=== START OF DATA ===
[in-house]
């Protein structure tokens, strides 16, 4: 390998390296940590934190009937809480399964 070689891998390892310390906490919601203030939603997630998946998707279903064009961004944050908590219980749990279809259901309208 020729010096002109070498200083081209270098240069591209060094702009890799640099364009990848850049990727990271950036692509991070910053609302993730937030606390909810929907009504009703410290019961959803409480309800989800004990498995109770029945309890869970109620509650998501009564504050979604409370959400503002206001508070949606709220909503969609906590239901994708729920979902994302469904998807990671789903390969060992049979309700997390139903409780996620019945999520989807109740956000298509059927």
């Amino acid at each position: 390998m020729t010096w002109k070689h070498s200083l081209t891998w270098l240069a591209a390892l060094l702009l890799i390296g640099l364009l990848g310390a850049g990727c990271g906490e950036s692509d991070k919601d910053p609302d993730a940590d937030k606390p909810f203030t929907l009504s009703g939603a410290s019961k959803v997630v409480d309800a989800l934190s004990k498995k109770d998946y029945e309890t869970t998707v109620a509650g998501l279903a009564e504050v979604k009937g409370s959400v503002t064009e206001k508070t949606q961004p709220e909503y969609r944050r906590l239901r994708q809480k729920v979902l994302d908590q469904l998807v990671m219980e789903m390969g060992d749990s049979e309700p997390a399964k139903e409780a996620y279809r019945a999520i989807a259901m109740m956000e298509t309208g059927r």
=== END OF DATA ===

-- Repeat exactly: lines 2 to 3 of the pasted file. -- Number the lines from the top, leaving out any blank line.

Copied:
């Protein structure tokens, strides 16, 4: 390998390296940590934190009937809480399964 070689891998390892310390906490919601203030939603997630998946998707279903064009961004944050908590219980749990279809259901309208 020729010096002109070498200083081209270098240069591209060094702009890799640099364009990848850049990727990271950036692509991070910053609302993730937030606390909810929907009504009703410290019961959803409480309800989800004990498995109770029945309890869970109620509650998501009564504050979604409370959400503002206001508070949606709220909503969609906590239901994708729920979902994302469904998807990671789903390969060992049979309700997390139903409780996620019945999520989807109740956000298509059927």
């Amino acid at each position: 390998m020729t010096w002109k070689h070498s200083l081209t891998w270098l240069a591209a390892l060094l702009l890799i390296g640099l364009l990848g310390a850049g990727c990271g906490e950036s692509d991070k919601d910053p609302d993730a940590d937030k606390p909810f203030t929907l009504s009703g939603a410290s019961k959803v997630v409480d309800a989800l934190s004990k498995k109770d998946y029945e309890t869970t998707v109620a509650g998501l279903a009564e504050v979604k009937g409370s959400v503002t064009e206001k508070t949606q961004p709220e909503y969609r944050r906590l239901r994708q809480k729920v979902l994302d908590q469904l998807v990671m219980e789903m390969g060992d749990s049979e309700p997390a399964k139903e409780a996620y279809r019945a999520i989807a259901m109740m956000e298509t309208g059927r």